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“The plan is good and a new stadium is needed,” said McEwen, who has held season tickets for the Saskatchewan Roughriders off and on for many years. “Also, it opens the other area for improvements, so I think it’s a no-lose situation.”


McEwen added that “pretty much everybody that I’ve talked to says the stadium is the issue they’re basing their votes on.” Indeed, the stadium – more so than housing, the economy, or any other issue – was the main issue on many citizens' minds during the lead-up to the election. Therefore, a number of people voted for the mayoral or city councillor candidate who best supported his or her stance on the stadium.


To some of the candidates, this fact was disappointing.


“The civic election should be about so much more than just the stadium,” said second-place mayoral candidate Marian Donnelly. “I mean, we have huge issues with housing, with infrastructure, with the pension plan, with transit, with recycling. There’s so many other things that we could be talking about.”


“I think that’s absolutely atrocious that that’s the only issue that was focused on,” said Dawn Thomas, who ran and lost in Ward 9.


Candidates who were involved in the election felt that, from early on, the stadium became the main platform point people were interested in, meaning candidates needed to keep reinforcing their stance on the stadium instead of talking about other issues.


“Anybody who had an idea that’s even slightly different from this current plan was tagged as being anti-stadium or anti-progress and that is horrible,” said Meka Okochi, third-place mayoral candidate. “Many candidates felt the same way as me – that the stadium is a good thing, but just not to be paid for in the way they’re proposing.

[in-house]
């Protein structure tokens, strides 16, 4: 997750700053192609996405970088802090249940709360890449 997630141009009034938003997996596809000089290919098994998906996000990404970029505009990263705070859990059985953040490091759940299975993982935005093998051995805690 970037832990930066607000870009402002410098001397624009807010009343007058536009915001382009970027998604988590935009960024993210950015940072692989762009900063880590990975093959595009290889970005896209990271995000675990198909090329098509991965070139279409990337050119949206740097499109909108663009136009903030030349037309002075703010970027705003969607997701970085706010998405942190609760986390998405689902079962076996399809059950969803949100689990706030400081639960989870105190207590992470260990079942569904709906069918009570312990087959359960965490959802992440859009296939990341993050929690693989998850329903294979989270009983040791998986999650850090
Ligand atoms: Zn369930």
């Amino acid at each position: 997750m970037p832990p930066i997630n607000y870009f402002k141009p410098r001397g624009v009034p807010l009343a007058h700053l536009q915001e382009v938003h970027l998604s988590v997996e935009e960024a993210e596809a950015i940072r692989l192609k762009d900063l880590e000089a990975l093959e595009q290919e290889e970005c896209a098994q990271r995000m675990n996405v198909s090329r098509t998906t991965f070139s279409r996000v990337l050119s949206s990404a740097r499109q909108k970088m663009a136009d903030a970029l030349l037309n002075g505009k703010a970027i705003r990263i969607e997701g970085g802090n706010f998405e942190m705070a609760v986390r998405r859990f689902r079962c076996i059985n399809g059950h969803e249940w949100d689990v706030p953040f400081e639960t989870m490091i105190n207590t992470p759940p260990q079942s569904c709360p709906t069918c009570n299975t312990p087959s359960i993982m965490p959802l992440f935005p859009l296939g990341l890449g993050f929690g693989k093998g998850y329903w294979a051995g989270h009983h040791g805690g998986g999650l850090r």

“The election is something that should unite the citizens of the city, not divide the citizens, and I think the stadium was used as a wedge issue to create divisions amongst people.”


“There was even a column Bruce Johnstone (of the Leader-Post) wrote that said, in plain English, if you want the stadium, vote for Fougere,” Donnelly said. “For me, that’s just not objective journalism. Granted, it’s an opinion piece, but it’s an opinion that is unfortunately read by 80,000 people in the city and I think that we were being unfairly painted.


“At every debate, we had to sort of restate our position.”


If this was an election solely about the stadium, and Fougere was the candidate most associated with the stadium, it appears that Reginans have voted in favour of the new stadium by selecting Fougere. However, he doesn’t think it was a vote for the stadium.


“People voted in this election for more than one issue,” he said. “While the stadium is an issue, the RRI (Regina Revitalization Issue) is an issue, many people talked to me about infrastructure, the state of the sidewalks, streets. They talked about affordable housing.”


Thomas still thinks the public can have a say about the stadium. She has been spearheading a petition to force a referendum about the stadium. The petition has nearly 8,000 signatures, needing 20,000 by Nov. 8. Thomas is uncertain if enough signatures will be obtained, but isn’t discouraged.


“If nothing else, it brought a lot of awareness to an issue that was coming to the forefront,” she said. “I think a lot of people are still pissed off that they are being asked to pay for something that they don’t necessarily support or they haven’t had a say in.”


McEwen, however, feels this election was a chance for people to let themselves be heard.


“Some people want to have a referendum on it,” he said. “This is the referendum.”